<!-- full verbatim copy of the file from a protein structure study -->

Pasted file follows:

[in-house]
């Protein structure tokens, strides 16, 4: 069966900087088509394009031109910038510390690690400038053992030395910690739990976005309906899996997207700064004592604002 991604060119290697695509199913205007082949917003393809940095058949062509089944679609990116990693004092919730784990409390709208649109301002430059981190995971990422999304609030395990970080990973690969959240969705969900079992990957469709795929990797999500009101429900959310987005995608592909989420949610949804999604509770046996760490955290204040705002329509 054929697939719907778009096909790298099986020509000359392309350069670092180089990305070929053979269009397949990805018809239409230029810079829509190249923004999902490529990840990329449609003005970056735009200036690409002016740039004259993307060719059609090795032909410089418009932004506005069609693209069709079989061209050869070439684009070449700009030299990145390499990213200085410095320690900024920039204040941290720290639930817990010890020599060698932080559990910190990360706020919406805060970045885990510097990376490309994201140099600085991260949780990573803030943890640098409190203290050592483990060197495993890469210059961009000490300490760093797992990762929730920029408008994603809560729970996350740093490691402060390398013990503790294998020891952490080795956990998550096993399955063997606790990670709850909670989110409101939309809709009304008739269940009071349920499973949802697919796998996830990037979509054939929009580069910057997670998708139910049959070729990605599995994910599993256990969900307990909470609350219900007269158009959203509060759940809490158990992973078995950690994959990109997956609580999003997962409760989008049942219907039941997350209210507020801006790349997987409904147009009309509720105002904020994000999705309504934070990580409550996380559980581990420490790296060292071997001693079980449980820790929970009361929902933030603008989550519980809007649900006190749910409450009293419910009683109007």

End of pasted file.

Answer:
[in-house]
């Protein structure tokens, strides 16, 4: 069966900087088509394009031109910038510390690690400038053992030395910690739990976005309906899996997207700064004592604002 991604060119290697695509199913205007082949917003393809940095058949062509089944679609990116990693004092919730784990409390709208649109301002430059981190995971990422999304609030395990970080990973690969959240969705969900079992990957469709795929990797999500009101429900959310987005995608592909989420949610949804999604509770046996760490955290204040705002329509 054929697939719907778009096909790298099986020509000359392309350069670092180089990305070929053979269009397949990805018809239409230029810079829509190249923004999902490529990840990329449609003005970056735009200036690409002016740039004259993307060719059609090795032909410089418009932004506005069609693209069709079989061209050869070439684009070449700009030299990145390499990213200085410095320690900024920039204040941290720290639930817990010890020599060698932080559990910190990360706020919406805060970045885990510097990376490309994201140099600085991260949780990573803030943890640098409190203290050592483990060197495993890469210059961009000490300490760093797992990762929730920029408008994603809560729970996350740093490691402060390398013990503790294998020891952490080795956990998550096993399955063997606790990670709850909670989110409101939309809709009304008739269940009071349920499973949802697919796998996830990037979509054939929009580069910057997670998708139910049959070729990605599995994910599993256990969900307990909470609350219900007269158009959203509060759940809490158990992973078995950690994959990109997956609580999003997962409760989008049942219907039941997350209210507020801006790349997987409904147009009309509720105002904020994000999705309504934070990580409550996380559980581990420490790296060292071997001693079980449980820790929970009361929902933030603008989550519980809007649900006190749910409450009293419910009683109007």